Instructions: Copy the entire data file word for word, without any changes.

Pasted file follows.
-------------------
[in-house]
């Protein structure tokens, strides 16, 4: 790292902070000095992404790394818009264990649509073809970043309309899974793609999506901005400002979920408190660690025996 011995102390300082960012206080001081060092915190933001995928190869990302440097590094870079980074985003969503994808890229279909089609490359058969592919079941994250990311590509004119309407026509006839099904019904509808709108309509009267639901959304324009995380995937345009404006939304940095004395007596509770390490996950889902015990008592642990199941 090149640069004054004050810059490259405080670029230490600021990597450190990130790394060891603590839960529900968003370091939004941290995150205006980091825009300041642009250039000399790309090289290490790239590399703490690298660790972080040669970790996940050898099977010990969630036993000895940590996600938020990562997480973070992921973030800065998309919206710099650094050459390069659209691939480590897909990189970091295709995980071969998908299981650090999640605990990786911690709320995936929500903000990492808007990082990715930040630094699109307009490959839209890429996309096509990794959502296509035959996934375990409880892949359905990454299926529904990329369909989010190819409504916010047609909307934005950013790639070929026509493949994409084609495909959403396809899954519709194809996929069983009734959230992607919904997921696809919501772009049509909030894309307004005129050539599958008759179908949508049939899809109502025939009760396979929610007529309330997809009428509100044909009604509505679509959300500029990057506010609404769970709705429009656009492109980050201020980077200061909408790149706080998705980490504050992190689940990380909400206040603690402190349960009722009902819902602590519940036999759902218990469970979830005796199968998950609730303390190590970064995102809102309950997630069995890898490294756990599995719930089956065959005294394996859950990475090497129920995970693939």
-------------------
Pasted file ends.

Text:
[in-house]
């Protein structure tokens, strides 16, 4: 790292902070000095992404790394818009264990649509073809970043309309899974793609999506901005400002979920408190660690025996 011995102390300082960012206080001081060092915190933001995928190869990302440097590094870079980074985003969503994808890229279909089609490359058969592919079941994250990311590509004119309407026509006839099904019904509808709108309509009267639901959304324009995380995937345009404006939304940095004395007596509770390490996950889902015990008592642990199941 090149640069004054004050810059490259405080670029230490600021990597450190990130790394060891603590839960529900968003370091939004941290995150205006980091825009300041642009250039000399790309090289290490790239590399703490690298660790972080040669970790996940050898099977010990969630036993000895940590996600938020990562997480973070992921973030800065998309919206710099650094050459390069659209691939480590897909990189970091295709995980071969998908299981650090999640605990990786911690709320995936929500903000990492808007990082990715930040630094699109307009490959839209890429996309096509990794959502296509035959996934375990409880892949359905990454299926529904990329369909989010190819409504916010047609909307934005950013790639070929026509493949994409084609495909959403396809899954519709194809996929069983009734959230992607919904997921696809919501772009049509909030894309307004005129050539599958008759179908949508049939899809109502025939009760396979929610007529309330997809009428509100044909009604509505679509959300500029990057506010609404769970709705429009656009492109980050201020980077200061909408790149706080998705980490504050992190689940990380909400206040603690402190349960009722009902819902602590519940036999759902218990469970979830005796199968998950609730303390190590970064995102809102309950997630069995890898490294756990599995719930089956065959005294394996859950990475090497129920995970693939």